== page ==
SWAMI TURIYANANDA: “Swamiji used to say: ‘The mind has to be made malleable like clay. Just as clay sticks wherever you throw it, so the mind must be made to dwell upon whatever object you concentrate it.’”
There are three steps to spiritual realization: hearing the truth, reasoning upon the truth, and meditation on the truth. What is hearing the truth like? It is like listening to music as the deer does, fascinated by it. He is completely unaware of the hunter aiming at him. To meditate on the truth is to become absorbed—like the legendary cockroach, which gives up its own nature and becomes a caterpillar by constantly thinking of a caterpillar.
We have read different stories that have been written about him; we know the scholars and their writings, and the higher criticism; and we know all that has been done by study. We are not here to discuss how much of the New Testament is true, we are not here to discuss how much of that life is historical. It does not matter at all whether the New Testament was written within five hundred years of his birth, nor does it matter even, how much of that life is true.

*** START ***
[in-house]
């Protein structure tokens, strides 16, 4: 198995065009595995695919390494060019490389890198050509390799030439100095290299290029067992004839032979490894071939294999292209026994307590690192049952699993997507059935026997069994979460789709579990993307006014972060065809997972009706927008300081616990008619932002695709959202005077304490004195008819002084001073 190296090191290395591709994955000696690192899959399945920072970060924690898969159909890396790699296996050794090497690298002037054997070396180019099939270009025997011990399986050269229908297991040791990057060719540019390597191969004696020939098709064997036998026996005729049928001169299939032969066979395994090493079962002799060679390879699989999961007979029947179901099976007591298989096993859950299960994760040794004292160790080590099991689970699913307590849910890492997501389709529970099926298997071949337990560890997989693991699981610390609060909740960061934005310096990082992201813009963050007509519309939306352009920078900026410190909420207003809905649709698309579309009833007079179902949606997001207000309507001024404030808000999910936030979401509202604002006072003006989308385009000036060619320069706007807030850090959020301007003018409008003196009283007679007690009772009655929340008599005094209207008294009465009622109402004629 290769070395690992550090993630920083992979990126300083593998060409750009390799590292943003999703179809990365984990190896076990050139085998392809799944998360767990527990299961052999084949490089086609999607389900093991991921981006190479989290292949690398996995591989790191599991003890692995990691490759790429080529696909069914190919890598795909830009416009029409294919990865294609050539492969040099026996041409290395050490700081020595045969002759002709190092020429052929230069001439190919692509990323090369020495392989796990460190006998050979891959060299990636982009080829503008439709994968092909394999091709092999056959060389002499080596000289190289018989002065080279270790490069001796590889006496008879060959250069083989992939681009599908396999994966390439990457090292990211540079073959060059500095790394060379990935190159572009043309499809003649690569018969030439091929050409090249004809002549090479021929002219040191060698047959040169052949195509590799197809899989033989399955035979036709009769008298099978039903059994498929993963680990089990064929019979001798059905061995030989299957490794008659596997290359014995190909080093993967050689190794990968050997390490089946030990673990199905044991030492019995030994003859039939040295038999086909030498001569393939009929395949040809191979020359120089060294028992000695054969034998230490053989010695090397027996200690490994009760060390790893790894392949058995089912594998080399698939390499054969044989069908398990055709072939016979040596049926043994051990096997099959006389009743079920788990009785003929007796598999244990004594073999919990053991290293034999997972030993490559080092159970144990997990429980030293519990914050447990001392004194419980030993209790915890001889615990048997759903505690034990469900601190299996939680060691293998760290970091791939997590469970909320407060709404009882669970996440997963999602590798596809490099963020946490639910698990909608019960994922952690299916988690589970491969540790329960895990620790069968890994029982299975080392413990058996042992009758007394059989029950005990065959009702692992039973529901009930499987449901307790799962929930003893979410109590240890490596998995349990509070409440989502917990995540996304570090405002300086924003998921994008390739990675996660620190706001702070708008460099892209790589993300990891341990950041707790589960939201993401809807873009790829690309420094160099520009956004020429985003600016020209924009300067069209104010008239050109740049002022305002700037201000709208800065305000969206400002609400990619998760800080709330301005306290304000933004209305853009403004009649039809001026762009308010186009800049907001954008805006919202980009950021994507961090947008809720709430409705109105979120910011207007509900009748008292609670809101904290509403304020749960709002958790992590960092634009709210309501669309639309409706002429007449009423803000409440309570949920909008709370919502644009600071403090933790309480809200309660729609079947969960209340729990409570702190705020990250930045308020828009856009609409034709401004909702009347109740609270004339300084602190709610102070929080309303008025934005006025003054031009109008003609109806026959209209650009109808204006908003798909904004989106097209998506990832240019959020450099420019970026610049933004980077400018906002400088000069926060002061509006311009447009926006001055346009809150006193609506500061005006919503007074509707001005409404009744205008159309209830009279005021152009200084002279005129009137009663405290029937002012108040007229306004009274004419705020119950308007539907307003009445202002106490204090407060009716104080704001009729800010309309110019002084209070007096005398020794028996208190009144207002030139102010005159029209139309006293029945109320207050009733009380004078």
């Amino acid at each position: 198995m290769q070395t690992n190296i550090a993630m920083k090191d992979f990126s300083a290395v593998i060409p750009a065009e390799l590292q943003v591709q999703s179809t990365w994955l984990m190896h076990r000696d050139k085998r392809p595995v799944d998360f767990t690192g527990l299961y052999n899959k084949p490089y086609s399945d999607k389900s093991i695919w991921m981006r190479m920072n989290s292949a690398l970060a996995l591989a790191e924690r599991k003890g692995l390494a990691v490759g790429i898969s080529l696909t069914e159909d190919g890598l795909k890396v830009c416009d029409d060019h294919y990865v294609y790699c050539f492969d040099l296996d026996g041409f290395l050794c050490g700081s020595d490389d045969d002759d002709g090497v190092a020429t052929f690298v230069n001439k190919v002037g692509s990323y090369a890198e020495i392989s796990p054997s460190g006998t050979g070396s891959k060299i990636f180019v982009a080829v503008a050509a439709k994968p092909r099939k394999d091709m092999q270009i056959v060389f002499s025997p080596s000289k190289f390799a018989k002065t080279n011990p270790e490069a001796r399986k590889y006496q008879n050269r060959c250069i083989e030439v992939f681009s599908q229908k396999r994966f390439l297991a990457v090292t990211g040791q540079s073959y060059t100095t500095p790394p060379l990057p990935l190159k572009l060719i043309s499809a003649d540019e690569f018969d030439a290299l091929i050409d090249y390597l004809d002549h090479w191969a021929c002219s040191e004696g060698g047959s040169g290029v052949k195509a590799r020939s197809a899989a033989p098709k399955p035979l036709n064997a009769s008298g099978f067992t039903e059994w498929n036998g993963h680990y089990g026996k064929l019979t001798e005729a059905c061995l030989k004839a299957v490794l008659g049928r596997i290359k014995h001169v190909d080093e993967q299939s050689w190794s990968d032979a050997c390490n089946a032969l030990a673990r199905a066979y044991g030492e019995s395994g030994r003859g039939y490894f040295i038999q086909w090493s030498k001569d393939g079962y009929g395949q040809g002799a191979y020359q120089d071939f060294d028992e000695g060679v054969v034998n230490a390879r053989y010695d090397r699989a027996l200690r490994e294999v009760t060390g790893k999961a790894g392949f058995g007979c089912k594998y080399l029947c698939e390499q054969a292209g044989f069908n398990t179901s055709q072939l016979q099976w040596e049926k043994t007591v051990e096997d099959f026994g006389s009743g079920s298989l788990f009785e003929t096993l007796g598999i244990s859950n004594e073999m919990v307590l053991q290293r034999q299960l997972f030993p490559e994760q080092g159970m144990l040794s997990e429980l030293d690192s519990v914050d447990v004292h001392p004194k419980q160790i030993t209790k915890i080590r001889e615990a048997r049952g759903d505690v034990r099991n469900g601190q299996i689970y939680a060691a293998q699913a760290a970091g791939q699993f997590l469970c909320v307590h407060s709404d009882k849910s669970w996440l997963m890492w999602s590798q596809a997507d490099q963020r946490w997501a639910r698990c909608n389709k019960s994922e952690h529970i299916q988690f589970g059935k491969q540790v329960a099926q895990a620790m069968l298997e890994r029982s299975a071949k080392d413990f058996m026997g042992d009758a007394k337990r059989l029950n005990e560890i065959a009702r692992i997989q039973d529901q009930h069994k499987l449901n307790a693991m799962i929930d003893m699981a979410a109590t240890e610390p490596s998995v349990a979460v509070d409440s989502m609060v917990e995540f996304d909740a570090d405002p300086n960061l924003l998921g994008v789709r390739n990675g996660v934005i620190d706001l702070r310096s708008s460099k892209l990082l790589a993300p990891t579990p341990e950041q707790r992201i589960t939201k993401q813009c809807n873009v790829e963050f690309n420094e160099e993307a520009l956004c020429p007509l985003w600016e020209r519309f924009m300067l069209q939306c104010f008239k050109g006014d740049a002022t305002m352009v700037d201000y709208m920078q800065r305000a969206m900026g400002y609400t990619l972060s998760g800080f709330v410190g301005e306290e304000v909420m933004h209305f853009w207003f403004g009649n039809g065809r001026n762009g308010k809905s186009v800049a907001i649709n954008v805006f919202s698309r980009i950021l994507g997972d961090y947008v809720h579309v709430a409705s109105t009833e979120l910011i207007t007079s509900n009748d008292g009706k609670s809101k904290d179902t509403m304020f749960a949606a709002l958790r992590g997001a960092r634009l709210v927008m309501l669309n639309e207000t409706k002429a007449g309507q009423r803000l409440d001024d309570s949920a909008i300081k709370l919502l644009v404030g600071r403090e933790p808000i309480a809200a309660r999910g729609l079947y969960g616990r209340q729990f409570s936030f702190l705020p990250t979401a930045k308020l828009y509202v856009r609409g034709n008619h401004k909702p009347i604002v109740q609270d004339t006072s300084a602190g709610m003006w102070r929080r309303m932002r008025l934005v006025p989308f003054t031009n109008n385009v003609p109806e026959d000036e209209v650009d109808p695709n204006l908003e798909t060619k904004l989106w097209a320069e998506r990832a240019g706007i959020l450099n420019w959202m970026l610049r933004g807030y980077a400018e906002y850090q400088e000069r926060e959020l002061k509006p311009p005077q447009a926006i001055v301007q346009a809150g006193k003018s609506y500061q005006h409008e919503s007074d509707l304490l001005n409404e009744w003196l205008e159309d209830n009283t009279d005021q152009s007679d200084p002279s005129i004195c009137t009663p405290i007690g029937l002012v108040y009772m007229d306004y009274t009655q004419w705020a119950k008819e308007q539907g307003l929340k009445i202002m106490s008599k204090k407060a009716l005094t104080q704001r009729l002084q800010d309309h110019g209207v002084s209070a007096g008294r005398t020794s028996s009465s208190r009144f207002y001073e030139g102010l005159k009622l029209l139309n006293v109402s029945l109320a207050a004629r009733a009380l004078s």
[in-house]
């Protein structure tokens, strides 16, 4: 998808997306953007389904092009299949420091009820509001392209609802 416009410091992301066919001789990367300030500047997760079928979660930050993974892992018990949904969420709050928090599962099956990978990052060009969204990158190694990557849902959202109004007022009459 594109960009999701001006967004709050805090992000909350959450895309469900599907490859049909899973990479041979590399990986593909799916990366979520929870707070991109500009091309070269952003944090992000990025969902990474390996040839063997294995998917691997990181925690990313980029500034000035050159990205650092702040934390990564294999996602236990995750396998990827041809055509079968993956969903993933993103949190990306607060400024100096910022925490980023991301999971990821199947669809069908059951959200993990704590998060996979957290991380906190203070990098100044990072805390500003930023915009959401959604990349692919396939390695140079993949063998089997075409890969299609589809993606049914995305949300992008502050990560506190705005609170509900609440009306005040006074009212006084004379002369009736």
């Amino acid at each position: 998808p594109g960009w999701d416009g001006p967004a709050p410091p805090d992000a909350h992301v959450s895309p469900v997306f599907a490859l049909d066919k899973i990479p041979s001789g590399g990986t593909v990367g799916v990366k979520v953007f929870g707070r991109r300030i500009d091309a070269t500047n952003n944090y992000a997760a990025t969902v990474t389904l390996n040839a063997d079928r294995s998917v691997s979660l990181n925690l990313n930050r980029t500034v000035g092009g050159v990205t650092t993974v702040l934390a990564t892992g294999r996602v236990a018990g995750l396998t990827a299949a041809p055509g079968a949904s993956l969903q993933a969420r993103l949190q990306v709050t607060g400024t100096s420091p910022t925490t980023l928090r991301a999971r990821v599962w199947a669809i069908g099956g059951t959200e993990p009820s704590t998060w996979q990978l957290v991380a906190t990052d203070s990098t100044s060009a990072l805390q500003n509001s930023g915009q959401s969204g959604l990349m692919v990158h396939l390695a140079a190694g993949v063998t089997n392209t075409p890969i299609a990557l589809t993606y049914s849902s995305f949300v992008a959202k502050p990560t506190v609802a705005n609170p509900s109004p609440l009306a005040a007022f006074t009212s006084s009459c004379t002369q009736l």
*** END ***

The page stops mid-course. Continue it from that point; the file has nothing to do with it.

The wave rises on the ocean, and there is a hollow. Again another wave rises, perhaps bigger than the former, to fall down again, similarly, again to rise—driving onward. In the march of events, we notice the rise and fall, and we generally look towards the rise, forgetting the fall. But both are necessary, and both are great.
The wise do not teach spiritual precepts unless they are asked to do so; they hide their wisdom. They impart knowledge only when there is genuine earnestness in the seeker. They do not enter into arguments. Spiritual teachers are like physicians: First, they have to diagnose at the disease of the patient, then they administer the medicine.